Author(s): Szymanski MD, Yund EW, Woods DL
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Abstract Auditory event-related potentials (ERPs) to speech sounds were recorded in a demanding selective attention task to measure how the mismatch negativity (MMN) was affected by attention, deviant feature, and task relevance, i.e., whether the feature was target or nontarget type. With vowel-consonant-vowel (VCV) disyllables randomly presented to the right and left ears, subjects attended to the VCVs in one ear. In different conditions, the subjects responded to either intensity or phoneme deviance in the consonant. The position of the deviance within the VCV also varied, being in the first (VC), second (CV), or both (VC and CV) formant-transition regions. The MMN amplitudes were larger for deviants in the attended ear. Task relevance affected the MMNs to intensity and phoneme deviants differently. Target-type intensity deviants yielded larger MMNs than nontarget types. For phoneme deviants there was no main effect of task relevance, but there was a critical interaction with deviance position. The both position gave the largest MMN amplitudes for target-type phoneme deviants, as it did for target- and nontarget-type intensity deviants. The MMN for nontarget-type phoneme deviants, however, showed an inverse pattern such that the MMN for the both position had the smallest amplitude despite its greater spectro-temporal deviance and its greater detectability when it was the target. These data indicate that the MMN reflects differences in phonetic structure as well as differences in acoustic spectral-energy structure of the deviant stimuli. Furthermore, the task relevance effects demonstrate that top-down controls not only affect the amplitude of the MMN, but can reverse the pattern of MMN amplitudes among different stimuli.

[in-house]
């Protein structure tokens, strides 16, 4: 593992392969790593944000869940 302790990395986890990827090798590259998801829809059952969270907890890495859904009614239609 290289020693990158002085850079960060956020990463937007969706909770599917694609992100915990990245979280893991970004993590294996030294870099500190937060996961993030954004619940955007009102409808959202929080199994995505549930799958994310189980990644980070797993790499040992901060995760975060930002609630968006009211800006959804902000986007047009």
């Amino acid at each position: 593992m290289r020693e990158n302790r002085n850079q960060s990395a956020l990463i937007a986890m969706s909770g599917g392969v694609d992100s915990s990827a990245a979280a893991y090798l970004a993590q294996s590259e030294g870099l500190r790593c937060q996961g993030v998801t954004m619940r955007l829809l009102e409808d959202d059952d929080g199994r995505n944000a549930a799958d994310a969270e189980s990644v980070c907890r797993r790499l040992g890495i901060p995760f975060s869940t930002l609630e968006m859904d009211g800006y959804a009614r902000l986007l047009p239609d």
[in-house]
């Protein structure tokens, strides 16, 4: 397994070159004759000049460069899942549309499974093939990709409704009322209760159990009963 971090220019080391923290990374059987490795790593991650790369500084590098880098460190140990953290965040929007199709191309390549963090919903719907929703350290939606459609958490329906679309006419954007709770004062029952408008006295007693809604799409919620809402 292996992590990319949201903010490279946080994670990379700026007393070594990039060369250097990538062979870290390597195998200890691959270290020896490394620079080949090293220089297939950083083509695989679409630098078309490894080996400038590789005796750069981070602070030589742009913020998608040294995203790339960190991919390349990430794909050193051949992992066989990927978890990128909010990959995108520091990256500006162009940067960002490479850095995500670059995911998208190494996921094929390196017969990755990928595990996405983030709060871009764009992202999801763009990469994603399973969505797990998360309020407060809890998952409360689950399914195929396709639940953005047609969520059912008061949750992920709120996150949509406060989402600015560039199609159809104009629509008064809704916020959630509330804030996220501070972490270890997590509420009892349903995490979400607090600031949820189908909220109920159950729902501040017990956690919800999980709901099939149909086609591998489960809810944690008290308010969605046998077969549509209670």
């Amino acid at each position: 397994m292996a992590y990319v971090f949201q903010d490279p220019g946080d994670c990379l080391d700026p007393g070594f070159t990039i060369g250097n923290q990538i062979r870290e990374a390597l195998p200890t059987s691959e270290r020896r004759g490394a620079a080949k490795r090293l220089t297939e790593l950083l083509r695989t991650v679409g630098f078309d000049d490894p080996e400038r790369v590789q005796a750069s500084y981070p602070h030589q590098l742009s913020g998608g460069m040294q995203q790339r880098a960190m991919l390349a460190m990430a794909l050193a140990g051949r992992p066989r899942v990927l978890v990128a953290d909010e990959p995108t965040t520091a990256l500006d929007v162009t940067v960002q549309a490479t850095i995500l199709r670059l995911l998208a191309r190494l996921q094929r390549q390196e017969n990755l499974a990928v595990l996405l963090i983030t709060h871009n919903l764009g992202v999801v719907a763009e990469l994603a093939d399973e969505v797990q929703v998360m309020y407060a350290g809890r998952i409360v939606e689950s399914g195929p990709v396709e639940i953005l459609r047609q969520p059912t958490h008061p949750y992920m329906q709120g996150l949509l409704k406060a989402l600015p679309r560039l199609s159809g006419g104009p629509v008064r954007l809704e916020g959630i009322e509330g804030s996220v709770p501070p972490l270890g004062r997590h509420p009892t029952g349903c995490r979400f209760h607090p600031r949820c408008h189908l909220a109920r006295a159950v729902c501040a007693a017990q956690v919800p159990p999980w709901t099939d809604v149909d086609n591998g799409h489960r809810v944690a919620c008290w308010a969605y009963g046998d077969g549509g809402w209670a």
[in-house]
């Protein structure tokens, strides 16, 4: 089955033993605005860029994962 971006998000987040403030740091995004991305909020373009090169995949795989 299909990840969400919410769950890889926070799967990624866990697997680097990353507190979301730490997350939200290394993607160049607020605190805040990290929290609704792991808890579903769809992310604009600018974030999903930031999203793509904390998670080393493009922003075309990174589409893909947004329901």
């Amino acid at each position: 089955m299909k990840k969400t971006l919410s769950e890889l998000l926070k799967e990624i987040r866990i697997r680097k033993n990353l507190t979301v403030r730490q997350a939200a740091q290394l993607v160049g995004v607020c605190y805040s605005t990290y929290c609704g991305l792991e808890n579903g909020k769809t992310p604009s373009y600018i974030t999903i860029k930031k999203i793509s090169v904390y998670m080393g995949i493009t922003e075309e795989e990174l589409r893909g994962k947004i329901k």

This article was published in J Acoust Soc Am
and referenced in International Journal of School and Cognitive Psychology